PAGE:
China keeps close eye on Malabar exercises

Updated - October 18, 2016 02:15 pm IST

Published - June 16, 2016 01:47 am IST - NEW DELHI:

Multiple incidents during the ongoing Malabar naval exercises between India, Japan and the U.S. off the Okinawa coast in Japan highlighted the increasing friction between China and the other nations in the region over developments in the South China Sea, unwittingly dragging India into the tensions.

According to a report by Reuters , a Chinese observation ship had on Wednesday tailed the U.S. aircraft carrier USS John C Stennis in the Western Pacific which is taking part in the exercises, while in a separate incident Japan said that another ship entered its territorial waters for the first time in over a decade, while tailing two Indian naval ships.

Over 20 ships and 90 aircraft from India, Japan and the U.S. are taking part in the 20th edition of Malabar exercises close to several islands claimed by China in the South and East China Sea. The sea phase of exercise began in the Philippine Sea on June 14 after conclusion of the harbour phase at Sasebo port.

These developments come at a time of increased hostility over Chinese claims on islands in the South China Sea and land reclamation in support of its claims. The U.S. and other nations have called for freedom of navigation and adherence to the principles of United Nations Convention of the Law of Seas (UNCLOS).

India which has land dispute with China has strongly supported the right over flight and open seas and in the recent times is seen as increasingly aligning with the US.

A Chinese Dongdiao class intelligence vessel was spotted in Japanese territorial waters to the west of Kuchinoerabu Island by a P-3C patrol aircraft of the Japanese Navy, Deputy Chief Cabinet Secretary Hiroshige Seko said in Tokyo.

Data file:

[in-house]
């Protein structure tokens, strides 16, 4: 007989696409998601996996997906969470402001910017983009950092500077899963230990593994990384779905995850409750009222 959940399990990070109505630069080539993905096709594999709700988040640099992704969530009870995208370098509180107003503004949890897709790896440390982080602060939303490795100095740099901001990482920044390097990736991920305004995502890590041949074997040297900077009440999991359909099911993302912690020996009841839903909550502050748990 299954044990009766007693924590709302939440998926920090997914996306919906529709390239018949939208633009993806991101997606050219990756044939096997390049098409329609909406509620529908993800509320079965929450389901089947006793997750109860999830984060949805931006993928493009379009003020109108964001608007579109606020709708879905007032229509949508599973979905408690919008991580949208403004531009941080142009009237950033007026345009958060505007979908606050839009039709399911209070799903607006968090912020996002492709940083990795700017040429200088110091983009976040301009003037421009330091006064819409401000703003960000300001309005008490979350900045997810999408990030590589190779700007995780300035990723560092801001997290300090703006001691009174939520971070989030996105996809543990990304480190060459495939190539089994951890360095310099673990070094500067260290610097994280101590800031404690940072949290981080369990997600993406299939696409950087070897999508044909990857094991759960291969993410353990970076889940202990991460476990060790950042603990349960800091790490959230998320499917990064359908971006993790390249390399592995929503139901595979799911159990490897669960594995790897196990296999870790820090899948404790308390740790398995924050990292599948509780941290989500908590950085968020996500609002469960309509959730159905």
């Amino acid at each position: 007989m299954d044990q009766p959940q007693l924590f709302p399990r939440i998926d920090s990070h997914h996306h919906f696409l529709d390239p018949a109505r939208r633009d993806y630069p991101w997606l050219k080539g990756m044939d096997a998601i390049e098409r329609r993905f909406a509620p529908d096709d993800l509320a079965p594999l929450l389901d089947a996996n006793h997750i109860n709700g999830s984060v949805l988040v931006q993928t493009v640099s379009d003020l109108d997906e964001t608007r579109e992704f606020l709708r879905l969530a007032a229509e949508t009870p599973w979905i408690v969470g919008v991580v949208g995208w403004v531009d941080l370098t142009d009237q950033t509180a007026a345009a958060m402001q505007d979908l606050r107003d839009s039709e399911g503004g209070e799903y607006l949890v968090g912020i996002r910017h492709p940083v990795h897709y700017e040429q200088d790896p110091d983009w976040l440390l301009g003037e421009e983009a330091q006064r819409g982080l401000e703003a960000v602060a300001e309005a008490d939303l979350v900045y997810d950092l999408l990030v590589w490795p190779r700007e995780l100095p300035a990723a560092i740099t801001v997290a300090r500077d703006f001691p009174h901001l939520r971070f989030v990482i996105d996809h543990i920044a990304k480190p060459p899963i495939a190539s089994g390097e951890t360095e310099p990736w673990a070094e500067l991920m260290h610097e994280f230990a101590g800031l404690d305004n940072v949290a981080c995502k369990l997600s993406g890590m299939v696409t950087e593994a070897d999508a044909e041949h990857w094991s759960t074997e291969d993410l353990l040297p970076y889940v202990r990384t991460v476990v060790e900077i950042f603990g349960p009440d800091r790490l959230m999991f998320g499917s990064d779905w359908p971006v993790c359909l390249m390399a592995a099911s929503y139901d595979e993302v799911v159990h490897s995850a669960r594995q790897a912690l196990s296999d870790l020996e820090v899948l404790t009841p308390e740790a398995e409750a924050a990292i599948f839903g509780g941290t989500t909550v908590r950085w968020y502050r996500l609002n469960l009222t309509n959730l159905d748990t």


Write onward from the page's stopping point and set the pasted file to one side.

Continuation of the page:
According to Defense Minister Gen Nakatani, “The ship appeared to be tracking two Indian naval ships that were sailing in the waters during joint naval drills.”

Following the incident, Japan has lodged a protest with the Chinese Embassy in Tokyo. However Chinese officials in Beijing defended their actions saying the passage was in line with the principle of freedom of navigation and international rules.

‘It’s normal’

Shashank Joshi, Senior Research Fellow at the Royal United Services Institute (RUSI) in London observed that it is normal for naval forces to watch an adversary’s exercise, typically at a safe distance, and particularly so when three adversaries are exercising together. “What's unusual about this is not the surveillance, but the intrusion into Japanese territorial waters,” he said.

Mr. Joshi added that China’s intention is probably both to surveil the exercise, and to send a message that it does not take kindly to this form of maritime collaboration between three rivals.

Tracking US carrier

In the other incident the U.S. aircraft Carrier was tailed.

"There is a Chinese vessel about seven to ten miles away," Captain Gregory C. Huffman, commander of the Stennis, was quoted as having said on aboard the carrier during the exercise. He added that the Chinese ship had followed the U.S. vessel from the South China Sea.

Commenting on the incident, a senior U.S. official told The Hindu in an email that this type of interaction has become common as the Stennis spent more than 80 days in the South China Sea and routinely operated in close proximity to Chinese Naval vessels.

“As long as each ship acts professionally, follows international law and communicates their intentions clearly, we don't anticipate a problem,” he said.

Indian officials said that it was not surprising that China is monitoring the exercises as it is happening in their backyard. But they observed that the war games were taking place in international waters and anyone has the right to do so.

In a related development, the U.S. Navy had announced on June 14 that additional warships from the Navy’s third fleet would be moved to work in East and South China seas to work alongside the Seventh fleet based in Japan.

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